Posted on January 20, 2014
Data Mining Your Online Life
This article is just one more example of how much your personal information is being harvested and sold to companies for advertising purposes. Companies like Google and Facebook have so much information on you that they can also infer other things about you that you may have never revealed online or on Facebook specifically. If you think there isn’t a new form of targeted advertising emerging right now, you are wrong. I just heard a story on a podcast about a person that did a search online for information about refinancing his car loan, and a day or two later, he received a call from somebody about refinancing. Sure, that could be coincidence, but that is a perfect example of why Google or Facebook offer free services. They gather your information, make inferences, and can sell that information to a company to target very specific needs. You see an ad, receive a call, or get something in the mail that is exactly applicable to you.
Some people I know are not worried about this. They have “nothing to hide” or “they like to see relevant ads as opposed to irrelevant ones”. I have nothing to hide either, but this is much more insidious than that. It is not Google or Facebook that has your information. It is anybody that will pay for it. Take it one step further in a world that has been dominated by headline of credit card compromises and hacking: your information is available for any low life that can hack their way into it. And if you think Google or Facebook will keep it safe and secure forever, think again. They will be hacked.
This is not conspiracy theory nonsense. This is the nature of putting your life online. Stop and think about what pieces of information you have divulged online. If somebody could put those pieces together, what would they know about you? They might know who your family and friends are, what kind of food you like, what your favorite restaurants are, how old you are, who you are married to, where you went on vacation, where you would like to go on vacation, what your hobbies are, what your daily route, when you are usually home, when you are usually not home, what you look at online, what your favorite music is, who your favorite actors, movies, books, TV shows are, where you stand on the political spectrum, who you call on the phone (if you use something like Google voice), what you are doing tomorrow, next week, next month (if you use an online calendar), etc. Now, how can that be used to target you for particular products or services. What can I sell you if I knew you are getting a divorce? Or your house was just broken into or you’re dealing with an drug addiction in the family or you just got a new job…… Do you really want that kind of personal intrusion?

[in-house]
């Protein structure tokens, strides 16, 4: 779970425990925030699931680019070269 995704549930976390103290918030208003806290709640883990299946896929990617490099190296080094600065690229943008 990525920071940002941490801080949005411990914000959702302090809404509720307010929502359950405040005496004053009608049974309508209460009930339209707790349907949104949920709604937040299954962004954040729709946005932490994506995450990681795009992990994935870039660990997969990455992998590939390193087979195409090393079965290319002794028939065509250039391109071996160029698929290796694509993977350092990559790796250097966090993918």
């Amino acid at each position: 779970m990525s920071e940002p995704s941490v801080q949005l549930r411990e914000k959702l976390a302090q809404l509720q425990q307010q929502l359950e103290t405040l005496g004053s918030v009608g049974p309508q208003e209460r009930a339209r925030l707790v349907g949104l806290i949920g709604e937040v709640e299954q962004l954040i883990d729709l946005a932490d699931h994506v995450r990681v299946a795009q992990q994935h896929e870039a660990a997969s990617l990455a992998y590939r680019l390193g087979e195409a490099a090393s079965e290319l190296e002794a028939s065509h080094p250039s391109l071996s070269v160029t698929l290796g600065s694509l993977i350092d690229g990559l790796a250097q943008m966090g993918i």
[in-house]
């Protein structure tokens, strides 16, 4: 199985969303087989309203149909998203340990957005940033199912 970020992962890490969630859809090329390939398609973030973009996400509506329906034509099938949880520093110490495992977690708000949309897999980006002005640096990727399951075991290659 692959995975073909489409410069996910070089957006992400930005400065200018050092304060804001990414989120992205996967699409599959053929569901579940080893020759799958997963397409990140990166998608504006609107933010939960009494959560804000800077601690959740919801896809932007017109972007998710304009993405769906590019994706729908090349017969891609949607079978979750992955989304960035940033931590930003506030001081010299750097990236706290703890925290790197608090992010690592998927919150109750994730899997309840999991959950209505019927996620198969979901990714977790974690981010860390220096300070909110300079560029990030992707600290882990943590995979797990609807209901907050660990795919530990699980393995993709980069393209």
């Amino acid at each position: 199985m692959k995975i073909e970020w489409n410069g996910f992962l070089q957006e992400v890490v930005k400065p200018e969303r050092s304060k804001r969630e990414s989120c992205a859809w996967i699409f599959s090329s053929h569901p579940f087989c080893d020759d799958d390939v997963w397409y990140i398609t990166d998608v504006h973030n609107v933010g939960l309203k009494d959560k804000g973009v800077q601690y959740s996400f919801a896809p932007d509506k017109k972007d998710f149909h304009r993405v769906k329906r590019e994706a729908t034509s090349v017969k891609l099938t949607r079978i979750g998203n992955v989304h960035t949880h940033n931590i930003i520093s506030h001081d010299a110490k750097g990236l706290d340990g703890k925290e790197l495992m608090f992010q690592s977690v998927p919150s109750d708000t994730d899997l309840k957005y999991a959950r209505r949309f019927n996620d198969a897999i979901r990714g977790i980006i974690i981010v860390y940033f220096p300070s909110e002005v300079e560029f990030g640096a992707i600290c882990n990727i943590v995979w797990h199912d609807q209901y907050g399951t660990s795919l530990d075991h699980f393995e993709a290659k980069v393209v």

Nobody seems to care right now. But I guarantee that public perception will change overnight sometime in the next few years when one of these companies is hacked. Or possibly it will change gradually when advertisers keep pushing the limits of what is acceptable using personal information, but it will be too late be then. So, what is the solution? I think we need to start will additional online privacy protections. We already have protections for our phone numbers (FTC: Do Not Call list), our health care information (HIPAA protections), our banking information (GLBA Act), and I’m sure others. Why is there no legislation specifically stating what a online company can and can’t do with your information? Because, I guarantee you, Facebook has a lot more information on you than your Bank or your doctor. Think about it.